Solar on Superstores

Big roofs, big potential for renewable energy
Released by: Environment North Carolina Research and Policy Center

Solar energy is the fastest growing form of electricity generation in the U.S.; in fact, solar capacity has increased about 40-fold between 2010 and 2021. That growth is due to solar energy’s low and rapidly dropping price, the immensity of America’s solar resource, and public policies that make solar power a viable and economically attractive option for individuals and businesses. 

America has only just begun to tap its solar potential. The United States has the technical potential to produce 78 times as much electricity as it used in 2020 just with solar photovoltaic (PV) energy. To accelerate the transition to a future of 100% clean and renewable energy, America must take advantage of untapped solar energy opportunities, including on the rooftops of “big box” superstores.

The flat, open, sunny roofs of giant grocery stores, retail stores and shopping malls are perfect locations for solar panels. The United States has more than 100,000 big box retail stores, supercenters, large grocery stores and malls, with almost 7.2 billion cumulative square feet of rooftop space.

The rooftops of America’s big box stores and shopping centers have the potential to generate 84.4 terawatt-hours (TWh) of solar electricity each year, equivalent to the amount of electricity that would power almost 8 million average U.S. homes, or more than 30,400 typical Walmart stores. California, Florida, Texas, Ohio and Illinois have the largest big box solar generation potential. (See Appendix for state breakdowns.)

Figure ES-1: Big box store solar PV technical generation potential, by state (GWh)

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Putting solar panels on the nation’s superstores would be good for businesses, good for electricity customers, good for the grid and good for the environment.

  • Generating the full 84.4 TWh of clean solar power potential from America’s superstores would reduce global warming pollution by more than 52 million metric tons of CO2 annually – equivalent to taking over 11.3 million passenger vehicles off the road.

  • Texas, California, Florida, Illinois and Ohio have the largest emissions reduction potential. (See Appendix for state breakdowns.)

Figure ES-2: Annual carbon dioxide emissions averted by maximizing technical potential of big box rooftop solar, by state (thousand metric tons CO2)

  • Big box stores and shopping centers could replace half of their annual electricity use by fully building out their rooftop solar potential.

  • Producing electricity on rooftops, close to where the electricity will be used, reduces energy losses that happen during electricity transmission and distribution – losses that made up 6% of gross electricity generation in 2020. Solar power reduces the price volatility of electricity and makes the grid more resilient to outages and disruptions.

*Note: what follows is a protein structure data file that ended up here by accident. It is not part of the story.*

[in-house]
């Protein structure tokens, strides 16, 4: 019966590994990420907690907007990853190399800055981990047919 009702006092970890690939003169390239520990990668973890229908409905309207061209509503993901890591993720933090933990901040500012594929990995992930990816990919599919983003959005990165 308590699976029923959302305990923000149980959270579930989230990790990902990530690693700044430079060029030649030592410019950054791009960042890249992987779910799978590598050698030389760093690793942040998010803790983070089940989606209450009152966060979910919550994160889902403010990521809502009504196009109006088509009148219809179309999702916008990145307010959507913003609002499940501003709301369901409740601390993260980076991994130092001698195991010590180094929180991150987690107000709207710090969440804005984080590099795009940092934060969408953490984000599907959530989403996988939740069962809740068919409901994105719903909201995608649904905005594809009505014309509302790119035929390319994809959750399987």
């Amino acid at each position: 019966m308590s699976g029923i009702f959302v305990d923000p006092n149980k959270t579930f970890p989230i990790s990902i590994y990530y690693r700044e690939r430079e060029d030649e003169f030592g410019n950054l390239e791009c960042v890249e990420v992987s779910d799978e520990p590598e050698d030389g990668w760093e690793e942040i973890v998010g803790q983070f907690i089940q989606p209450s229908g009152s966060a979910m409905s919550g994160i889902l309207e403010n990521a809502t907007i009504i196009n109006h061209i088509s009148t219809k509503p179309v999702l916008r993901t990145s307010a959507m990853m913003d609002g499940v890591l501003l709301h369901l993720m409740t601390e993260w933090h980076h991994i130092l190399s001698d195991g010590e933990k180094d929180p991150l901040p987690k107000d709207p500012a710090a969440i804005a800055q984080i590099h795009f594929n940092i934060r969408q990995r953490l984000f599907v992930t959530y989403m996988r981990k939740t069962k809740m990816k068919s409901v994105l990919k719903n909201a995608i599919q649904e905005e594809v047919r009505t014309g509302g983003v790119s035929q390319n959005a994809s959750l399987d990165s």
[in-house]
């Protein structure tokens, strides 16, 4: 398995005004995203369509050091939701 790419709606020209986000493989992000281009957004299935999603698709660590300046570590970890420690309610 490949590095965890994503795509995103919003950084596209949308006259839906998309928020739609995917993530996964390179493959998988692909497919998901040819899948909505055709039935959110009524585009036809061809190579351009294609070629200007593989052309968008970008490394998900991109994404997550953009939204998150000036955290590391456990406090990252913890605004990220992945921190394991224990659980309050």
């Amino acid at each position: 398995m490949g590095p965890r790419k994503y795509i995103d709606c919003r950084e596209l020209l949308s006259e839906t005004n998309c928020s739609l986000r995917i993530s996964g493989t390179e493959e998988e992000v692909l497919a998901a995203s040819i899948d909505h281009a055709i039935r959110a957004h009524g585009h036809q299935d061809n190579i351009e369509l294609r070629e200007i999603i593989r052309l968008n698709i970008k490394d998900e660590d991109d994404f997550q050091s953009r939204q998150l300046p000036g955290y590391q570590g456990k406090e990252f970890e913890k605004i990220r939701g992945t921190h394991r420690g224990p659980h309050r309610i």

Many big box retail stores are already reaping the benefits of installing solar power on their rooftops. 

  • According to the Solar Energy Industries Association, the four companies with the most solar installed as of 2019 – Apple, Amazon, Walmart and Target – had solar installations totaling almost 1.4 gigawatts of capacity in that year. That’s more than 11% of the total commercial solar capacity installed in the U.S. as of 2019.

  • Walmart’s solar installations have already saved the company over $1 million, and the company’s installations in California were expected to provide between 20%-30% of each location’s electricity needs.

To combat climate change, help their communities, increase resilience and reduce energy expenses, businesses should set ambitious goals to install solar generation capacity on their facilities and invest the time and resources needed to meet those goals. They should additionally:

  • Investigate, catalog and report climate impact and energy use throughout their businesses;

  • Set strong, detailed and comprehensive environmental goals; and

  • Use their political influence to advocate for positive policy change. 

Officials at all levels of government should implement solar-friendly policies that help to accelerate adoption of solar energy by America’s businesses. These include:

  • Extending the federal investment tax credit for solar power, as well as other tax incentives and credits;

  • Ensuring that businesses that generate solar electricity are adequately compensated for the benefits they deliver to the environment, public health and consumers through programs like net metering, feed-in tariffs and value-of-solar payments;

  • Enabling and enacting financing tools like third-party and commercial Property-Assessed Clean Energy (C-PACE) financing of solar installations to help remove financial barriers to solar adoption;

  • Supporting community solar power programs to allow businesses to go solar in partnership with their communities;

  • Streamlining solar permitting and interconnection processes to make going solar easier and faster; and

  • Adopting solar-friendly rate structures that encourage businesses to go solar.